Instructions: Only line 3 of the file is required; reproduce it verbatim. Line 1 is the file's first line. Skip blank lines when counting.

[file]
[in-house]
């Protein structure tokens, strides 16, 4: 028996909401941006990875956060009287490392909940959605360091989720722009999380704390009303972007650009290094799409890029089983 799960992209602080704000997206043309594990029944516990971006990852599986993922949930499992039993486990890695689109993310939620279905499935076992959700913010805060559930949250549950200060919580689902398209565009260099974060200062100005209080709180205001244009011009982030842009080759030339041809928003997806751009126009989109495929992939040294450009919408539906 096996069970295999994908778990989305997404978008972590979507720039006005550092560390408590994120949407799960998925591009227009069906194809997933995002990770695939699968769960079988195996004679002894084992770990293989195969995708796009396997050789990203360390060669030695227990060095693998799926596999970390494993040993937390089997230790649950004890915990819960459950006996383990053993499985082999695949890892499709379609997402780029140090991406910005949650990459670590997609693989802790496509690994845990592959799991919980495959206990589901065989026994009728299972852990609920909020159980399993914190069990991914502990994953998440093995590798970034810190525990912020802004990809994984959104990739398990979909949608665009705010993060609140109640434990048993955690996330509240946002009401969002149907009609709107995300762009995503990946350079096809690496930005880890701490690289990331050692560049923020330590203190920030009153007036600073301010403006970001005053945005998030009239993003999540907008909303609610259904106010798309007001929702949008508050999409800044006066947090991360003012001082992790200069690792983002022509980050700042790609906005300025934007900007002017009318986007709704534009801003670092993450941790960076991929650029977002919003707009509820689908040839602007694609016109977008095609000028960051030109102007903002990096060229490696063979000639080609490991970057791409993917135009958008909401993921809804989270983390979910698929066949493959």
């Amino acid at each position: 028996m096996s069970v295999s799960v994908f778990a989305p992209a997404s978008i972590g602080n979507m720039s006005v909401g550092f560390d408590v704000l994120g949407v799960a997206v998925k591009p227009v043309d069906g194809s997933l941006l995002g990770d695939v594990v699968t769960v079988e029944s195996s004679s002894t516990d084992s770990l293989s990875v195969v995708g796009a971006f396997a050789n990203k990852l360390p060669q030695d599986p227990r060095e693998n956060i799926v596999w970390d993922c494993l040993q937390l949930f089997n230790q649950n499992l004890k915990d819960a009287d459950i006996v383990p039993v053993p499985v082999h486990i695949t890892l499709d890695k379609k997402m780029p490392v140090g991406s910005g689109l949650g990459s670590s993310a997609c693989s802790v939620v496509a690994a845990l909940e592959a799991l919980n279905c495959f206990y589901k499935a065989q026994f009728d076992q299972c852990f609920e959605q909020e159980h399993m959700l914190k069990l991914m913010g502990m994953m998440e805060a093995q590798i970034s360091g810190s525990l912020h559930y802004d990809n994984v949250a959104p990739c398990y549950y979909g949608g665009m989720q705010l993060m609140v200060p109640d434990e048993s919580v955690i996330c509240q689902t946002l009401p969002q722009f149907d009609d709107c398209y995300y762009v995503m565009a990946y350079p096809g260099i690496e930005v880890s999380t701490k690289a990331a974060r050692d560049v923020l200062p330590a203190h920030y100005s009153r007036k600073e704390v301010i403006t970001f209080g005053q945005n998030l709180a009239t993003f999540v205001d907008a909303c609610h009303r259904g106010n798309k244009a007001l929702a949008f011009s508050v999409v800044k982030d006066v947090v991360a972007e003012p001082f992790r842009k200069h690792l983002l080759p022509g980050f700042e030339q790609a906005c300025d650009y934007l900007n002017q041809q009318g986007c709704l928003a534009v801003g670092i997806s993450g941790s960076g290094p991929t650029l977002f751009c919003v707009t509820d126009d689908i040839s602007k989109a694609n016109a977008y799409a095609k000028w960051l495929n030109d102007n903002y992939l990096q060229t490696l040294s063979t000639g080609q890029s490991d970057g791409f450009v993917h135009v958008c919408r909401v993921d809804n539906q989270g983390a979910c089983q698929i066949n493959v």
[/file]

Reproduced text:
């Amino acid at each position: 028996m096996s069970v295999s799960v994908f778990a989305p992209a997404s978008i972590g602080n979507m720039s006005v909401g550092f560390d408590v704000l994120g949407v799960a997206v998925k591009p227009v043309d069906g194809s997933l941006l995002g990770d695939v594990v699968t769960v079988e029944s195996s004679s002894t516990d084992s770990l293989s990875v195969v995708g796009a971006f396997a050789n990203k990852l360390p060669q030695d599986p227990r060095e693998n956060i799926v596999w970390d993922c494993l040993q937390l949930f089997n230790q649950n499992l004890k915990d819960a009287d459950i006996v383990p039993v053993p499985v082999h486990i695949t890892l499709d890695k379609k997402m780029p490392v140090g991406s910005g689109l949650g990459s670590s993310a997609c693989s802790v939620v496509a690994a845990l909940e592959a799991l919980n279905c495959f206990y589901k499935a065989q026994f009728d076992q299972c852990f609920e959605q909020e159980h399993m959700l914190k069990l991914m913010g502990m994953m998440e805060a093995q590798i970034s360091g810190s525990l912020h559930y802004d990809n994984v949250a959104p990739c398990y549950y979909g949608g665009m989720q705010l993060m609140v200060p109640d434990e048993s919580v955690i996330c509240q689902t946002l009401p969002q722009f149907d009609d709107c398209y995300y762009v995503m565009a990946y350079p096809g260099i690496e930005v880890s999380t701490k690289a990331a974060r050692d560049v923020l200062p330590a203190h920030y100005s009153r007036k600073e704390v301010i403006t970001f209080g005053q945005n998030l709180a009239t993003f999540v205001d907008a909303c609610h009303r259904g106010n798309k244009a007001l929702a949008f011009s508050v999409v800044k982030d006066v947090v991360a972007e003012p001082f992790r842009k200069h690792l983002l080759p022509g980050f700042e030339q790609a906005c300025d650009y934007l900007n002017q041809q009318g986007c709704l928003a534009v801003g670092i997806s993450g941790s960076g290094p991929t650029l977002f751009c919003v707009t509820d126009d689908i040839s602007k989109a694609n016109a977008y799409a095609k000028w960051l495929n030109d102007n903002y992939l990096q060229t490696l040294s063979t000639g080609q890029s490991d970057g791409f450009v993917h135009v958008c919408r909401v993921d809804n539906q989270g983390a979910c089983q698929i066949n493959v």